My intentions for writing this blog series is part educational, part inspirational, and part evangelical. If your passion lies in building organizations, teams, or companies, read carefully and respond with your thoughts. When I speak of intention, I mean in the purest sense of the word.
An intention is our most intimate reason for our actions. When we are honest about our intention, when we verbalize it publicly with courageous resolve, we are set free and compelled to continue on. Stating our intention cleanses our minds and produces an enduring resonance which motivates us to be true to our task. So, as I begin this blog series on organization building, I’ll start with my intention.
First, my intention is educational in so much as I’ll share the principles of organization building I have learned through assisting in the creation of four separate start-ups in a wide range of technology industries. You can apply these fundamental principles regardless of company and team size, location, or functional area. I’ll tackle topics such as hiring best practices, defining team mandates, and developing leaders. The fundamentals of organization building!
Second, my intention is inspirational in that every day I attempt to live out these principles and continuously improve my application of them. So, I humbly assert that teaching and learning, the blueprint and the quest, are absolutely inseparable. One of the core values at AppNexus is that individuals primarily learn by doing and this blog series is written with that in mind.
Finally, my intention is evangelical in the sense that there is a passionate perspective woven throughout this blog series: that in organization building, as well as all things personal and professional, we should concentrate on the process instead of the outcomes.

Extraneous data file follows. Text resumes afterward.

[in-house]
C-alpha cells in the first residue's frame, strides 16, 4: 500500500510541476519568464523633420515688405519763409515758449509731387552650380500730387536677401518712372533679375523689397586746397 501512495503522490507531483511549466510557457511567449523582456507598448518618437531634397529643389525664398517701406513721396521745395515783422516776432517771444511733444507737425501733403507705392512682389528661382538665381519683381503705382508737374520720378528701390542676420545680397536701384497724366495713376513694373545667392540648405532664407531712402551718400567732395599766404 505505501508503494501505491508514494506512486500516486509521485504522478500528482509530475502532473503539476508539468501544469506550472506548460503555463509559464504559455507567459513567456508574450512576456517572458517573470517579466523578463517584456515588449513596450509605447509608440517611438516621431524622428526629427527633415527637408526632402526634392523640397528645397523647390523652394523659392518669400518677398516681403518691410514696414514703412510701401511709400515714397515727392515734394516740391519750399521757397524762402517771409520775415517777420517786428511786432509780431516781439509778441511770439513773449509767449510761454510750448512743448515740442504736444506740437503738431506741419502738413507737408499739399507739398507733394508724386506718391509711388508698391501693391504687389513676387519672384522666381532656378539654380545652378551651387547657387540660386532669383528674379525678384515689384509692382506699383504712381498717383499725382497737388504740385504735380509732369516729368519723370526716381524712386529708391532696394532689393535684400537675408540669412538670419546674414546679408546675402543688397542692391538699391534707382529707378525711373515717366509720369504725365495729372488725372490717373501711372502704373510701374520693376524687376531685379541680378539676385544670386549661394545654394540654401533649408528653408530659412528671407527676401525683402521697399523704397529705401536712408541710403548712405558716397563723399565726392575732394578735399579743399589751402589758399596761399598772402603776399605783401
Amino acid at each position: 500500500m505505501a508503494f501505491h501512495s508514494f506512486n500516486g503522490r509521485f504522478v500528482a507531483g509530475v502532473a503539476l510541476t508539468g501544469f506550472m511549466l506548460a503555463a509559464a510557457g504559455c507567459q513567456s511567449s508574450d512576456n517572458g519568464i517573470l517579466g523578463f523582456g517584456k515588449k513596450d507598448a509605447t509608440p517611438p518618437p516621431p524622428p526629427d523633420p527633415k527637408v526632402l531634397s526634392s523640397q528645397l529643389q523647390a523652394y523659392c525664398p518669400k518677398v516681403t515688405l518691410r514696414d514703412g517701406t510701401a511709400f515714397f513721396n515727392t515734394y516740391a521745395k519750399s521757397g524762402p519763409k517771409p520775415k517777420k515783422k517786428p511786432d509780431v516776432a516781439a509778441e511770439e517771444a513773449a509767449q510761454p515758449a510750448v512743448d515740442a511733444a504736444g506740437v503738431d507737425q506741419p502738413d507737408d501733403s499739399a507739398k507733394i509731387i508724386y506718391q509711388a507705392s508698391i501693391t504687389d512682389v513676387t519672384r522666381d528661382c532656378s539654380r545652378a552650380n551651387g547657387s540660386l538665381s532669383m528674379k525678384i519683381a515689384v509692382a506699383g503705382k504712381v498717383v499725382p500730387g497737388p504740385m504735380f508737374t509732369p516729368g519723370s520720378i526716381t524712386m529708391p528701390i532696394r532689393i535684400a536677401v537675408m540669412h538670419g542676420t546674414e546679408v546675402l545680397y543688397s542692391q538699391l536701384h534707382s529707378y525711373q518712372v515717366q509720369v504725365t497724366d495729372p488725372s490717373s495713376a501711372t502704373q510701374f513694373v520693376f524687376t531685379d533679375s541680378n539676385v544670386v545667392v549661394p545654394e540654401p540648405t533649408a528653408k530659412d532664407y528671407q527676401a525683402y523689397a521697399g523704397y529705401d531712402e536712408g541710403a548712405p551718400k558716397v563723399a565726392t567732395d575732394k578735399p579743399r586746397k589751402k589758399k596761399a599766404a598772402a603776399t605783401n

That probably sounds counter-intuitive, so allow me to explain. The process is the cause; the outcome is the effect. Process is business tactics and strategy, the energy and perspective we apply to issues in addition to the conditions we create. The outcome is a result, for instance customer loyalty, revenue and fantastic products. The most effective way to achieve an outcome is to place our energies into the process. Why do I say that? For the following reasons:
- Process is deterministic. Achievement of our desired result is brought about by mastery of the conditions that create results. In order to develop that mastery, one needs to pay continuous attention and frequently reflect.
- Process is in the present. Focusing intently on the present moment enables us to have a greater awareness of the currently conditions which makes us more likely to perceive unexpected challenges or opportunities. Alternatively, focusing on the future creates fear in most of us. We envision scenarios that don’t currently exist but might, that have a low probability but still feel palpably imminent. This causes distraction from what we can influence today and from the reality we can create currently. The fear of failure is both emotionally draining and clouds our intellect.
- Ultimately, outcomes are beyond our control. There are infinite conditions outside our influence that way impact whether or not a particular outcome is achieved. So we can accomplish more with less effort if we can accept the fact that we don’t have complete control over the outcome and instead focus our attention and effort on what can be controlled – the process.
Yet another key advantage of concentrating on the process over the potential outcomes is that doing so better equips us to cope with failure. When we focus all our attention on achieving a particular outcome, and instead we fail, what happens then? Frequently depression, anger, and self-judgment overwhelm us. These emotions impede our ability to improve and plainly see the conditions that created the outcome of failure. Instead, when we focus on process, we don’t make judgments about our failure, we just observe it objectively. We perceive the failure as another opportunity to improve the process. We simply snap back, reflect on what led us to failure, and identify improvements that can be made. The fear of repeating the outcome of failure or our own personal inadequacy doesn’t overwhelm us since the outcome was never our primary objective. Our primary object was to continuously improve our process.
Keeping that context in mind, I look forward to the process of teaching and learning together. I hope my blog series inspires a dialogue and reflection that enable you to build your organization into a great one!